Saturday, October 16, 2010

Business And Charity

Santa Claus with a little girlImage via Wikipedia
Wall Street Journal: World’s Richest Man: ‘Charity Doesn’t Solve Anything’: he could do more to help fight poverty by building businesses than by “being a Santa Claus.” ..... “The only way to fight poverty is with employment” ..... “There is a saying that we should leave a better country to our children. But it’s more important to leave better children to our country.” ..... He has contributed hundreds of millions of dollars to his foundation and has funded millions of dollars in joint-venture projects with the Bill and Melinda Gates Foundation.

This reminds me of the gay marriage debate. The last scientific figure I read had gays at 1% of the population. As in, one per cent of the people are biologically gay, they do not choose to be gay. That is who they are. Some put that figure to be 10%. I think it probably is 1-2%.

Men and women marrying works. It works for 98% of the population, or those among the 98% who choose to marry. But it does not work for everybody.

I agree that creating jobs is a great way to cure poverty. But the best economists say no matter how hard you try, 5% of the people will stay unemployed. The economy needs a 5% unemployment to stay healthy. Those 5% are not being lazy. There just are not going to be jobs for them.

Some people are going to be poor. Some people are going to end up homeless. There charity comes into the picture.

But what the Bill And Melinda Gates Foundation is doing is not charity. Tackling health care in the Global South is not charity. That foundation has challenged many long held prejudices about poverty in the Global South. You make these people healthy, and they go out there and get jobs and work hard and lift themselves out of poverty. You give them family planning options, and they have fewer children. They have not had the option.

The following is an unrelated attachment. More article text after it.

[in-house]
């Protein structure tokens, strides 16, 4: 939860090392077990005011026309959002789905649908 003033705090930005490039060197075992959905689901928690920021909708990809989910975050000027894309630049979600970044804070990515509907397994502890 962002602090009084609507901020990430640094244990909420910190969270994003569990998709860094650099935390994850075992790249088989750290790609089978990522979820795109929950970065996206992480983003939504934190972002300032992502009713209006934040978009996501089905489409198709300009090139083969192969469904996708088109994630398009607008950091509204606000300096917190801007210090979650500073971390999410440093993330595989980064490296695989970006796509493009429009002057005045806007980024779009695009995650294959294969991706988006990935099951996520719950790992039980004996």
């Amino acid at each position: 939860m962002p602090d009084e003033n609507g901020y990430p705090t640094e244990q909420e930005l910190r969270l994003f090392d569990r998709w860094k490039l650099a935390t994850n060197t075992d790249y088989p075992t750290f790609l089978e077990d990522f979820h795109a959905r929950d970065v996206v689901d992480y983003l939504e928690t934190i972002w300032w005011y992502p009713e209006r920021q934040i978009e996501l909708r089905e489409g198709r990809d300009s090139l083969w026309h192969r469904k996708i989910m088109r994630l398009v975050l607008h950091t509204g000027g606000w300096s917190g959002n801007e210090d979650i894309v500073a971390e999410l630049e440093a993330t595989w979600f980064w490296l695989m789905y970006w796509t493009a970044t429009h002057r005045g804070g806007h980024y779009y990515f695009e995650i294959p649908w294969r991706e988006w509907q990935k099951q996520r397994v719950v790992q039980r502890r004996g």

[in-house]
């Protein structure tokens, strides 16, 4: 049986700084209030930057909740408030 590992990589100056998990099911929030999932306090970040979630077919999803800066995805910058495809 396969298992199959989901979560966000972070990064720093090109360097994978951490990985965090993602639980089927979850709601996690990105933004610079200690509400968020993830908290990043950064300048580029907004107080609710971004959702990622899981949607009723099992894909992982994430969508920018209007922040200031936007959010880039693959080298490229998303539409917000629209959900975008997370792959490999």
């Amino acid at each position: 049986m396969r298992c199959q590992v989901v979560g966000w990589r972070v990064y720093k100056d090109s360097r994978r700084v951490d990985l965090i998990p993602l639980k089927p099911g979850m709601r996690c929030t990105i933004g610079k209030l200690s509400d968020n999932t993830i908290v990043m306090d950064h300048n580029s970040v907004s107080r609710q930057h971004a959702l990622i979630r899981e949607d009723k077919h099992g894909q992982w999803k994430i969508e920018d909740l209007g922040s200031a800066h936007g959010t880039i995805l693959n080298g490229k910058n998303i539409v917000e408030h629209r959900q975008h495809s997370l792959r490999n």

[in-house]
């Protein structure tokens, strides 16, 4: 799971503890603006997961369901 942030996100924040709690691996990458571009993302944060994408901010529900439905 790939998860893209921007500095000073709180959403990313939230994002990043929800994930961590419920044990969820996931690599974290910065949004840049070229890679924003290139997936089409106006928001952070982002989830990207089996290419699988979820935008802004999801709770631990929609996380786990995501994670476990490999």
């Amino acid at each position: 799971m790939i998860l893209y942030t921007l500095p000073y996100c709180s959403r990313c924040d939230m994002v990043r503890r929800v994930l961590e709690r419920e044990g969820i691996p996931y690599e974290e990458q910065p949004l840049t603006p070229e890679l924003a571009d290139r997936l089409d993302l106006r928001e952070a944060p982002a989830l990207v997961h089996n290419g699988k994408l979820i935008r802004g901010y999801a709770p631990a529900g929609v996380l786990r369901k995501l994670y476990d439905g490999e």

People should go get jobs, but you would not argue that for primary education age children, would you?

Private business has its place. The private sector takes care of about 80-90% of the population. The public sector gives employment to the other 10-15%. And then there are the unemployed who deserve unemployment benefits. There are the poor who need charity and social welfare. It is important to also think of that bottom 5% to keep the social peace. That is also important.

Everyone should have access to education, health and credit at all income brackets all over the world. Most people don't, and that is a problem. Between the private sector, the public sector, the informal economy, the NGOs and the charity organizations, all bases should be covered.

There is no one size fits all.

Wall Street Journal: The Rising Threshhold for Being in America’s Top 1%: the threshold for the One Percent Club has more than quadrupled since 1980 ..... A salary of $80,580 in 1980 would be $207,920 in 2008 dollars. But that still is far lower than the $380,354 required to make the 2008 cut-off. ..... In 2008, the top 1% accounted for 22.8% of the nation’s reported income, up from 8.46% in 1980.

Why the Wealthy Are Paying Less of America’s Taxes: the rich are running away with a disproportionate share of the nation’s income but paying ever lower taxes. .... the rich are indeed paying a lower share of the nation’s tax burden. But that’s because the rich are losing income. And while their share of the nation’s earnings is falling, their average tax rate is rising. ..... the top 1% of tax returns paid 38% of all federal individual income taxes ..... The top 1% paid an average income tax rate of 23.27% .... the top 5% of tax-payers earn 34.7% of income and pay 58.7% of taxes.

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